X-Ray searching on LinkedIn and other social media sites have been at the centre of many businesses’ operations for quite some time now.
The power it offers in finding clients, leads, customers, partners, and whoever or whatever you want to find is unrivalled.
However, it can be incredibly complicated. Especially for those with no previous experience in boolean operators.
Keep reading this article to find out exactly what X-ray searching is and why it is so useful for energy brokers.
X-Ray Searching – What is it?
The term X-ray search already sounds fantastic, doesn’t it?
It’s as if you can see through everything with your search. Which, to be honest, you can.
The X-ray technique of using search engines such as Google or Bing to find information, usually candidates, in online databases is known as X-ray searching. It may sound difficult, but it really doesn’t have to be.
Online databases usually include rich information. Databases can be things like directories, job boards, social media platforms like LinkedIn and Facebook, and almost any other website on the internet.
In a professional sphere, scientific researchers have been using this technique for years to find relevant sources and research on their chosen topic.
To find results on a specific website, you start by entering your Boolean search string into a search engine. You can use this technique to find candidates or information on websites that are otherwise difficult to find.
The websites you can X-ray
The X-ray technique can search almost any website.
For example, the Niccolo Gas and Power website, if you really wanted to…
This extends to almost any website. However, this is only true if search engines index the pages on the websites. Websites can choose not to index a page if they do not want search engines to find it. This is the one common block to X-raying a website.
Many job boards do this in order to keep their candidate databases exclusive to members. Facebook and LinkedIn remain open on the other hand, as they want their pages to be found when someone uses a search engine.
In a nutshell, this is how X-ray search is used. You use Boolean search strings to find any website you want, as long as it doesn’t have no-index pages. Get comfortable with using the operators and think outside the box to find candidates in places you’ve never been before.
However, certain factors can make X-ray searches more difficult.
1. The search engine makes a difference
Bing and Duck Duck Go support X-ray searches as well, even though very few people use them… In fact, some say that X-ray searching on Google is more limited than on other search engines.
This is due to the fact that boolean search strings are constructed differently in each search engine.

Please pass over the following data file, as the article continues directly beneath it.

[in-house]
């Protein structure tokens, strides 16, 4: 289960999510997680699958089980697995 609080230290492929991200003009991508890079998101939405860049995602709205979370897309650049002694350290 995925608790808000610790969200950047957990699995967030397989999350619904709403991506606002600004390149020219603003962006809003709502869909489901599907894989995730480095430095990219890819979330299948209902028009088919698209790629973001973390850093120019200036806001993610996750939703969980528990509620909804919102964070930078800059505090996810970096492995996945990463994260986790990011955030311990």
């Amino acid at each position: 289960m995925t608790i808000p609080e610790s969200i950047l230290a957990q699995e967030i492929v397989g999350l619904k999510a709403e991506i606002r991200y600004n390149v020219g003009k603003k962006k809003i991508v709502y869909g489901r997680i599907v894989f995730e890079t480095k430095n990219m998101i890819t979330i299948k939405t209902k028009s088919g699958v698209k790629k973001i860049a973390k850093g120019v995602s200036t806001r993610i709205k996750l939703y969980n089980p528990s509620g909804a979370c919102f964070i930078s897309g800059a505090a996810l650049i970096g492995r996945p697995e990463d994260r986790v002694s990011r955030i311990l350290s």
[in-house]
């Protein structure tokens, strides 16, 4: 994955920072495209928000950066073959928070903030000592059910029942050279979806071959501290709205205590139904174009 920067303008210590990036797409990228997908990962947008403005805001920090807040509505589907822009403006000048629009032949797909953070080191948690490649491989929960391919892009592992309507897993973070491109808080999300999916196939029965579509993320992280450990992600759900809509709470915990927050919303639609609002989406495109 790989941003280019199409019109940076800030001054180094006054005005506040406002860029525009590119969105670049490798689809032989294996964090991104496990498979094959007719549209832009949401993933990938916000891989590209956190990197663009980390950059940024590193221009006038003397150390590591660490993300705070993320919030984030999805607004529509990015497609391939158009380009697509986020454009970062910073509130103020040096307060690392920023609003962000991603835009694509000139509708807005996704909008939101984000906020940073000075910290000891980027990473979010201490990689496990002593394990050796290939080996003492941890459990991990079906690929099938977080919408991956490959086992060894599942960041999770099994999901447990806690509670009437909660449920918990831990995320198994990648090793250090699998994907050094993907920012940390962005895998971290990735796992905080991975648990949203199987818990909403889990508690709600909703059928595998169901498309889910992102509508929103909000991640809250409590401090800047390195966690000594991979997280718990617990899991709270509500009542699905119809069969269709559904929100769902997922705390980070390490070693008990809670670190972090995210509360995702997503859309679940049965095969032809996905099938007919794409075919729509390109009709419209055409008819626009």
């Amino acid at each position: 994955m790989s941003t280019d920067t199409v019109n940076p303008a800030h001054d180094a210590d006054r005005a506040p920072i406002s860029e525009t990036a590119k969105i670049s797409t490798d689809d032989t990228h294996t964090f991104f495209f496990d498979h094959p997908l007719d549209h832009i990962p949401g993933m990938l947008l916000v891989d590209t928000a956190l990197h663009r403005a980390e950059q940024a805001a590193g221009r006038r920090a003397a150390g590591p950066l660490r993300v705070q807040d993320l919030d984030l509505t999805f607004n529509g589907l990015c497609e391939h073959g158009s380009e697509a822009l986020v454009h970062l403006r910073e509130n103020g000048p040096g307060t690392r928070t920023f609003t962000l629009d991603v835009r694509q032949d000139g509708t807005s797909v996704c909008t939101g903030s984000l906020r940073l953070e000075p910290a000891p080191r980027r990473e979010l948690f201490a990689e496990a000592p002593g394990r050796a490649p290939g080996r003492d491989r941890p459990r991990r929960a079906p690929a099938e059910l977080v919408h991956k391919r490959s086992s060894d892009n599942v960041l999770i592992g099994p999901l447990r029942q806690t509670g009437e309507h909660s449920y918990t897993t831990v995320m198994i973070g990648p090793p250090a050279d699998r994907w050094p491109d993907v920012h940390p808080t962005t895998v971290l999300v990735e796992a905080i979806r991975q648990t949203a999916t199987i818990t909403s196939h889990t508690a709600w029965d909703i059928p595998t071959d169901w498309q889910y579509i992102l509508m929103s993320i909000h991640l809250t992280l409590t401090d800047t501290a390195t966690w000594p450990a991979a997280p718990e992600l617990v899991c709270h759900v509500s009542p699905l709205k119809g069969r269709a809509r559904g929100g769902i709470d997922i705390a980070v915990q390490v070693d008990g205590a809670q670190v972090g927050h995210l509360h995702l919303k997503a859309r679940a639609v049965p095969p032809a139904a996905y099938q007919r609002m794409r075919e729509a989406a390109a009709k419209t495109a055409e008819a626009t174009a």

This isn’t the only distinction between search engines. They also find and rank different results, which can result in drastically different success rates. As a result, maybe try not always using the same engine.
Search engines aren’t always on your side. Your results from Bing, for example, will become less accurate with the more keywords you add.
2. Some platforms are hard to X-ray
We mentioned earlier that open platforms that display public data can be X-rayed, but this is more difficult than it appears.
If you X-ray search LinkedIn, for example, you will see profiles that do not match your search. One reason for this is the “people who also viewed” bar that appears on every LinkedIn profile. You’ll also see search results from the “people who also viewed” section. This makes X-ray searching a little more difficult.
3. X-ray searching is a skill
Although the theory of X-ray searching is straightforward, the practice is not. It takes a lot of time, effort, and creativity to become an expert in X-ray searching. The only way to truly understand how X-ray works is to try, try, and try again. Experimentation will eventually lead you to the best results if you take the time to try new things and be creative.
Google Boolean strings are commands that help you find specific results by using Boolean operators such as AND, OR, and NOT.
Google X-Ray is already widely used in recruitment, and Boolean search is an effective tool for candidate sourcing. By combining specific words and phrases, you can narrow your search to a small number of candidates that fit the desired criteria.
Examples of information available through the Google X-Ray search:
• Contact information (phone number, email address)
• Resumes and portfolios